AZHARI B. ABU BAKAR, POLICE SERGEANT
What were the challenges you faced at the beginning of the MCO?
Since the outbreak escalated very quickly, things progressed so fast that there was no scope to conduct orientation, drill, simulation, training or whatever. We had to quickly learn, consult, and adapt with our counterparts in medicine and other services. Leaves were cancelled. The messages and instructions trickled down from the hierarchy to each police station, and everyone just followed it.
Another thing was the fact that our enemy was invincible made things more difficult. Our duty was increased; our roles was required everywhere, and our responses and enforcement procedures kept changing according to the status of the pandemic. Of course, there were also long shifts and worrying about bringing the virus home and exposing our family to it.
The virus aside, what have you found to be the single toughest nut to crack in this crisis?
To educate the public to follow the SOPs. We have to ensure that social distancing is maintained, but we also have to ensure that people are not deprived of their essential needs.
Is there anything good that you’ve noticed coming out of the situation?
The public has become more disciplined and aware of their hygiene. I can see many Malaysians are becoming more responsible by keeping a safe distance in queue as they do their part in breaking the chain of infections. We were also grateful that when people started to understand the purpose of the MCO, compliance became better.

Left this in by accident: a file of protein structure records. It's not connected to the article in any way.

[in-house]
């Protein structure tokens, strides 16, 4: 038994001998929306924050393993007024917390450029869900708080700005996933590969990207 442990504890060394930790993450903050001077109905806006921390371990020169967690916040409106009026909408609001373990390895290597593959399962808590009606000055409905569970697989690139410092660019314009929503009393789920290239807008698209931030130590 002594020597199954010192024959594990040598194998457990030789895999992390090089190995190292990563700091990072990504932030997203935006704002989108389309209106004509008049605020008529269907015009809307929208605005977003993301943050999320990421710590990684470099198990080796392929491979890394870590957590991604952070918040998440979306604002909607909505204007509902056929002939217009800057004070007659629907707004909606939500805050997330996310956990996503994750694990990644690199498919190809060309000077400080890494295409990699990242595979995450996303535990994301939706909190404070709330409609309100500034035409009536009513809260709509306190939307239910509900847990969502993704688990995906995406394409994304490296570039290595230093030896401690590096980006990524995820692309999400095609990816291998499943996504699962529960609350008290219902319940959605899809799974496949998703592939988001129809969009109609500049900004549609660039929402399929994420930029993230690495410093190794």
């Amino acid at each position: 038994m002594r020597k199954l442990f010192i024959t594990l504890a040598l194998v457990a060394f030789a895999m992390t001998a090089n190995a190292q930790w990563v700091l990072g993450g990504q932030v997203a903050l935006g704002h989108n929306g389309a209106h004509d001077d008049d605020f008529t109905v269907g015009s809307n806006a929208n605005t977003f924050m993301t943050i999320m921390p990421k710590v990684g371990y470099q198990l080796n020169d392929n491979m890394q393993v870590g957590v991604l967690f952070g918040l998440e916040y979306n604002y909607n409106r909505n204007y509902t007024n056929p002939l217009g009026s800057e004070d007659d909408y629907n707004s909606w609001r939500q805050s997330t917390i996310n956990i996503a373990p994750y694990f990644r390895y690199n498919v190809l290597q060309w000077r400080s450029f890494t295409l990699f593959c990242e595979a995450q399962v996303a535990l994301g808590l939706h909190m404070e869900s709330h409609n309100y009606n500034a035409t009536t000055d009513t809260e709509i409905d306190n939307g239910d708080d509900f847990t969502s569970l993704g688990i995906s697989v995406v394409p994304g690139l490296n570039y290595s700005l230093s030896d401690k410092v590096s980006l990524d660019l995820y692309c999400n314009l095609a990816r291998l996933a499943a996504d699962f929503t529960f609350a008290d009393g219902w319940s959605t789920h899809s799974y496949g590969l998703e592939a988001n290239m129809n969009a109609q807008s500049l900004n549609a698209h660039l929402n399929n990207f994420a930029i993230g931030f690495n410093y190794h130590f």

What keepse you going in tough times such as this?
All the thank-yous and words of gratitude from the public. I think the positive public sentiment towards PDRM during this trying time is what motivates us. We’ve received a lot of donations from NGOs and individuals wanting to offer support and relief efforts for all the officers which make us feel appreciated. We know our efforts did not go unnoticed.
In retrospect, what advice would you have given our government?
Be prepared and plan ahead. We need an early warning system for future crises. Having a system that we can trust is critical because only with such a system in place will citizens have trust in the government and continue to act as they do now. We shouldn’t have to wait for COVID-19 to know this is how we’re supposed to run a country.
What do you wish the public understood about your work?
We have always been more at risk to violence because of our profession and now viruses too, so understand that we’re not trying to create an unnecessary disturbance – and follow the SOPs. I hope the public also understands that the responsibility does not just fall on the shoulders of the police. It’s #kitajagakita, not #polisjagakita.
We know the crisis is far from over but what are your biggest takeaways from this wild ride of an experience so far?
Well, no one can claim to be an expert in dealing with this situation yet. We’re still learning, unlearning and adapting. Probably when all of this is over, we can all sit together and share information and lessons that COVID-19 has taught us. For example, we definitely have to update our PPE inventory beyond a simple first aid kit. So far, it has helped us establish greater coordination in our teams. A more humane approach in enforcement of lockdown has met with equal cooperation from the public. Also, the importance of self-discipline.
Have you ever regretted choosing this line of job?
Not at all. I’ve been serving the nation for 39 years; I’ll be retiring next year and I’ve never felt regret working as a police officer. To be honest, this outbreak is definitely one of the toughest experiences in my whole career, but it has taught me and the PDRM to be extra prepared for every situation in the future.
DR MOHD ADLI ZIL-IKRAM, DOCTOR
How are things now that we’ve entered RMCO?
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